Malaysia, the second half of 1800. The English Queen Victoria owns the domain of the eastern lands of Borneo, commanded by Lord James Guillonk, fierce and ruthless conqueror, father of the ...
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Malaysia, the second half of 1800. The English Queen Victoria owns the domain of the eastern lands of Borneo, commanded by Lord James Guillonk, fierce and ruthless conqueror, father of the beautiful Marianna Guillon, nicknamed "the Pearl of Labuan". The brave Sandokan a young Indian prince, who as a child lost his kingdom because of the English Invasion. He is now the captain of a den of pirates who make constantly attacks against the British army.
The series Sandokan, which fictionally took place in the jungles of Sabah, Borneo, was filmed in the Malaysian Province of Terengannu, including Kapas Island, a small tropical island with palm fringed white sand beaches and dense jungles across the town of Marang. See more »
To begin with, I recall catching a re-run of this on Italian TV as a kid (apart from an earlier cinematic adventure featuring the titular character as incarnated by popular muscle-man Steve Reeves). Incidentally, I had recently rewatched the big-screen follow-up to the serial under review called THE BLACK PIRATE (1976) which I enjoyed quite a bit, and was actually reminded of this one even back then. Besides, a reduction of SANDOKAN which was released to theaters under the lengthy title LA TIGRE E' ANCORA VIVA: SANDOKAN ALLA RISCOSSA! has just been shown on Italian TV: I taped it but, knowing the serial was readily available for rental on DVD, I opted to watch the entire thing (I had intended to check out the film as a companion piece but, being currently swarmed by titles on various formats, I thought better of leaving this for another day!).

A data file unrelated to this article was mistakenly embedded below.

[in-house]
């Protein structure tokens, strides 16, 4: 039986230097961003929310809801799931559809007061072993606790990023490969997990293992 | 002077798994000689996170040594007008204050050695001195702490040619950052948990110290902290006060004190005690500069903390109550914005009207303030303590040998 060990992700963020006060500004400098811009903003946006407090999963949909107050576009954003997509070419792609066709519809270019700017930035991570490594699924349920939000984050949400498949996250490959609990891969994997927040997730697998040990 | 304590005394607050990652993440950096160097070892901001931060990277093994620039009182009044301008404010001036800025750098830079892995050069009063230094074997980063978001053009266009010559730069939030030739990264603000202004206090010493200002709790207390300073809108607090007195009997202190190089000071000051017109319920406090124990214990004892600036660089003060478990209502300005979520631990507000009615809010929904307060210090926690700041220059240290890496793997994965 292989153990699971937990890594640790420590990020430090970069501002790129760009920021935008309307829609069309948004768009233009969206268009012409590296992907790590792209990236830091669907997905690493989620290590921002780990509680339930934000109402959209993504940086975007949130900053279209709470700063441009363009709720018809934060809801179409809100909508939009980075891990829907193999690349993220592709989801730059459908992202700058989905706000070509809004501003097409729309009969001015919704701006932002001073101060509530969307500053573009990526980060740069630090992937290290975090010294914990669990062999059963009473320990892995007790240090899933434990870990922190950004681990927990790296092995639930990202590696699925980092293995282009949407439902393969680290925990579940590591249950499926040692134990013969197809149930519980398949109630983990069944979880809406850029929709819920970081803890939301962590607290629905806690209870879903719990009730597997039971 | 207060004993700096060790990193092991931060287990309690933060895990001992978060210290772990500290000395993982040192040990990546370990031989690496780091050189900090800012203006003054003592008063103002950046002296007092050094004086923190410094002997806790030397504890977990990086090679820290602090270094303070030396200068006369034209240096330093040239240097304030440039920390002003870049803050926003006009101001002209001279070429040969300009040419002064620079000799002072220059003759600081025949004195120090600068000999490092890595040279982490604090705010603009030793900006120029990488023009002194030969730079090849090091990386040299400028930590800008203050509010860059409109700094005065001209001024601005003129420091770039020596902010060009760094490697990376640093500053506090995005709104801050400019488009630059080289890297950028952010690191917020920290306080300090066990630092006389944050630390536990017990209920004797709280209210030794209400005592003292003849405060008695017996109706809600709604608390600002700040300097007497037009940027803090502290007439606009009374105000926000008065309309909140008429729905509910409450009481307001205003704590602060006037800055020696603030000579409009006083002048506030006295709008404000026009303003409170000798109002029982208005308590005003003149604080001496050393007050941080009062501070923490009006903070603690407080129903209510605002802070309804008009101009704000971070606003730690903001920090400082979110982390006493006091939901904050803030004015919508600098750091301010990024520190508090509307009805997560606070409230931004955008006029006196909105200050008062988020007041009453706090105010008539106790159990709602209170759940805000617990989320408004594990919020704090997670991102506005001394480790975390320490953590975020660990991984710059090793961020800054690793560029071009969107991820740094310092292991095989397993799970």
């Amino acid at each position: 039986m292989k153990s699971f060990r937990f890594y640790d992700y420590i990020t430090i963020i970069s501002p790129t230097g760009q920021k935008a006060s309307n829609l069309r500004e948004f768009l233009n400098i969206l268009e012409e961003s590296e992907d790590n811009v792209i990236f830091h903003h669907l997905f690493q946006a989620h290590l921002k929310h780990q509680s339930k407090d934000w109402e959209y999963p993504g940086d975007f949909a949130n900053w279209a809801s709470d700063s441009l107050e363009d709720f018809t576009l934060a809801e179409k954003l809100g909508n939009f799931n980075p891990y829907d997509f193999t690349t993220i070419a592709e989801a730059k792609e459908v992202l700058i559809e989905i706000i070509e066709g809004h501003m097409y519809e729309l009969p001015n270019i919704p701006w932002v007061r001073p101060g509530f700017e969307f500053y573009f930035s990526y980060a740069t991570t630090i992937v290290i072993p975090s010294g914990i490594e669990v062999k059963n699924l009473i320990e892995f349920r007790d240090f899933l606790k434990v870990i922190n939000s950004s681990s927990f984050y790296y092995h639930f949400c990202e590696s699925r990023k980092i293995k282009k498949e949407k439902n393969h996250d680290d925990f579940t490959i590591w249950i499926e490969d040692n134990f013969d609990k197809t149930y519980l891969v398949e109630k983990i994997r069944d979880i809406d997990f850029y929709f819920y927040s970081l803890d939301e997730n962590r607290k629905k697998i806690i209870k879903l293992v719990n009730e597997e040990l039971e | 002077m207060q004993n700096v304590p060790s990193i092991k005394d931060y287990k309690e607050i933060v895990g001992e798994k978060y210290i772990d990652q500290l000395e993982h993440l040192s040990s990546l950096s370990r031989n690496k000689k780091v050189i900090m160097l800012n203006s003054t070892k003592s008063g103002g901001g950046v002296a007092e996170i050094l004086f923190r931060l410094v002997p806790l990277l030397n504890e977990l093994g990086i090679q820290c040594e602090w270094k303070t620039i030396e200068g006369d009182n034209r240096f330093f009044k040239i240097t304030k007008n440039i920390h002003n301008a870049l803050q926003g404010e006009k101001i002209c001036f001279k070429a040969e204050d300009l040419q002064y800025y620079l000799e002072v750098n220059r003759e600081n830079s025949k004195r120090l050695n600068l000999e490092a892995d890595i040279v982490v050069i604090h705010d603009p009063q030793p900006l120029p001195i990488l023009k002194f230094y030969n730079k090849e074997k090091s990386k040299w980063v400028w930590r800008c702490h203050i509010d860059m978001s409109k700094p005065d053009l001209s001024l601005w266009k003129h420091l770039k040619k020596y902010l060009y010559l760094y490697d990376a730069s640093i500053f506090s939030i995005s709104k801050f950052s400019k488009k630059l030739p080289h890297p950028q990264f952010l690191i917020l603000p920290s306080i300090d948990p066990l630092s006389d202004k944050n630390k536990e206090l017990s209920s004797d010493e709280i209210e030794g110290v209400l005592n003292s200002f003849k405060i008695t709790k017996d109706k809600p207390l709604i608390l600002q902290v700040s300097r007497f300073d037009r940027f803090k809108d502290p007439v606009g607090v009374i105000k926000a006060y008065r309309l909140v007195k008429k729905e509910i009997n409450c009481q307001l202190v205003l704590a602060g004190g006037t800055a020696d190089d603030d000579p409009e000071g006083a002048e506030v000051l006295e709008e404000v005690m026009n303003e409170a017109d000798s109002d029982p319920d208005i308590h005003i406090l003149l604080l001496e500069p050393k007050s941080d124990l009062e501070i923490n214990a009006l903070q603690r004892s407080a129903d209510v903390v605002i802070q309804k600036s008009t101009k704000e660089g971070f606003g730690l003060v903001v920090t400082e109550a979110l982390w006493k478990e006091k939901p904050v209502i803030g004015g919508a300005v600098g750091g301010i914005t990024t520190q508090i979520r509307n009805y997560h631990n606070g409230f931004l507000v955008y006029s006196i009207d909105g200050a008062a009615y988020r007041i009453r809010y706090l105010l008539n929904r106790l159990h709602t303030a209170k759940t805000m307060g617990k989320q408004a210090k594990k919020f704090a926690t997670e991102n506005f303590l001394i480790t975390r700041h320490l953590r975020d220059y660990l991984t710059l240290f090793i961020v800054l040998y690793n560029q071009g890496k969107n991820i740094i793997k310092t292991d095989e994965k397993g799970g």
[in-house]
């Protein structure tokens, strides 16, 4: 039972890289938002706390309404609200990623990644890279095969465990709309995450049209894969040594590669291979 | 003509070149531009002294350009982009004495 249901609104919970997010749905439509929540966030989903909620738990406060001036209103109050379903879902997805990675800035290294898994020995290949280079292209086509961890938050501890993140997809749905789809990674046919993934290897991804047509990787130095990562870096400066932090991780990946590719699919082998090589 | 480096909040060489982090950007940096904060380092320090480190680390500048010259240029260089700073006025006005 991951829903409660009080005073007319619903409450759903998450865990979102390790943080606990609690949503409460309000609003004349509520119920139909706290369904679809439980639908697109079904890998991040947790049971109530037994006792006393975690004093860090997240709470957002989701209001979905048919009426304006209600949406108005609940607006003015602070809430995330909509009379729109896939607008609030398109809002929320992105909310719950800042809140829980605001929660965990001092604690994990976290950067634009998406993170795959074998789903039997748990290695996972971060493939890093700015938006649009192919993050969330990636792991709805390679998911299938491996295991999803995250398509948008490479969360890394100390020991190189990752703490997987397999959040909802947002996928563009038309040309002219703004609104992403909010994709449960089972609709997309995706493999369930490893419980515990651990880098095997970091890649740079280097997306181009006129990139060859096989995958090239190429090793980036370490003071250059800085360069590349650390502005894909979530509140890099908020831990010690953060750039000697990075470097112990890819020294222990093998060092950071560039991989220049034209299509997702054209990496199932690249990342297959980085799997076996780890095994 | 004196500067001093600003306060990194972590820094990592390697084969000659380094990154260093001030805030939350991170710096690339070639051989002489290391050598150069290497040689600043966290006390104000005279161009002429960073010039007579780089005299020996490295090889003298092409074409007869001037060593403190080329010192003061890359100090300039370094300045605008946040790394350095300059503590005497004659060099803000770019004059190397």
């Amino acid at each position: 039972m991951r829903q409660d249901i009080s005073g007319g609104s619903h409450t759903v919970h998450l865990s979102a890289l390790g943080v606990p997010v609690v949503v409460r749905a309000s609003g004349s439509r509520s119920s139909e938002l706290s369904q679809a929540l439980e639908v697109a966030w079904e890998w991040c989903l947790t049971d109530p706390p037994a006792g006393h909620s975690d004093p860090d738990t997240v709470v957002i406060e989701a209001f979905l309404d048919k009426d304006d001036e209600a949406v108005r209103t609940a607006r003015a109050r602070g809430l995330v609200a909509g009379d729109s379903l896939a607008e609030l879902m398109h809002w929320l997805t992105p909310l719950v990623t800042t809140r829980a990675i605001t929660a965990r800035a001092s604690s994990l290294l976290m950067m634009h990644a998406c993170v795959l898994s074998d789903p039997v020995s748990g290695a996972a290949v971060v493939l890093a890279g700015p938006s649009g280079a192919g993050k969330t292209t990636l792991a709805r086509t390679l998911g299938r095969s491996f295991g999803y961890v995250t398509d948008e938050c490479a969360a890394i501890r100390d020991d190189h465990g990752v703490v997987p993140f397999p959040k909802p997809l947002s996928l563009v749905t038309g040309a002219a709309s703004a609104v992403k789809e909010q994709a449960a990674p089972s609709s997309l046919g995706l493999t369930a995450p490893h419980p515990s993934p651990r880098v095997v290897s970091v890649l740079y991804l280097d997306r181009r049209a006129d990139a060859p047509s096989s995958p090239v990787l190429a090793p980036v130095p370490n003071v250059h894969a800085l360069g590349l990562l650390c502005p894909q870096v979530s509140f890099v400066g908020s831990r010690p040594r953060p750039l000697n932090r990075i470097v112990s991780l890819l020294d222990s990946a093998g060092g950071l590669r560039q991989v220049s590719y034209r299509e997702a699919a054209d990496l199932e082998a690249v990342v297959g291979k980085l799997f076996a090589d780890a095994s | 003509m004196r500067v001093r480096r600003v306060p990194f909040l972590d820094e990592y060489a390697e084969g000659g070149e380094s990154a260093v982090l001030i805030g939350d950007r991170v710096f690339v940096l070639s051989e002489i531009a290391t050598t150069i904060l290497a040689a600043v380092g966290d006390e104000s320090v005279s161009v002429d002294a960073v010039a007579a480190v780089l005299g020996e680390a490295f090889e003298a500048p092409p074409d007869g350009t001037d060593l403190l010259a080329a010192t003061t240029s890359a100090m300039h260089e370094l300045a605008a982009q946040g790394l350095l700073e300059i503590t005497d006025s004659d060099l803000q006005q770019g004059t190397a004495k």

While somewhat leisurely-paced, SANDOKAN is never boring; its classical serial structure makes for sheer old-fashioned fun, with good action sequences (director Sollima had cut his teeth on Spaghetti Westerns and Gangster flicks) and a rousing score by the De Angelis brothers (several variations on the main theme are heard throughout). It also maintains a nice balance between literariness, local color, and the thrilling/romantic requirements of the genre and is very well cast besides: Kabir Bedi (at once dashing and commanding in his signature role), Carol Andre' (one of Euro-Cult's loveliest starlets), Adolfo Celi (making for a formidable villain) and, especially, Philippe Leroy (as Sandokan's witty but resourceful sidekick).
With respect to the quality of the Yamato DVD edition I watched, it's not as bad as comments by disgruntled fans on the 'Net had led me to believe (for the record, the serial is also available as a 3-Disc Set from a different label); I do have one qualm, though, about the decision to use the reduced English credits (but, then, the originals are available as part of the bonus features). The latter includes a biography of the character's creator, Emilio Salgari: I was surprised to learn that he led a short and tragic life, but also that a later exotic serial I had watched and in which Bedi was featured called THE MYSTERIES OF THE DARK JUNGLE (1991) was based on his work.
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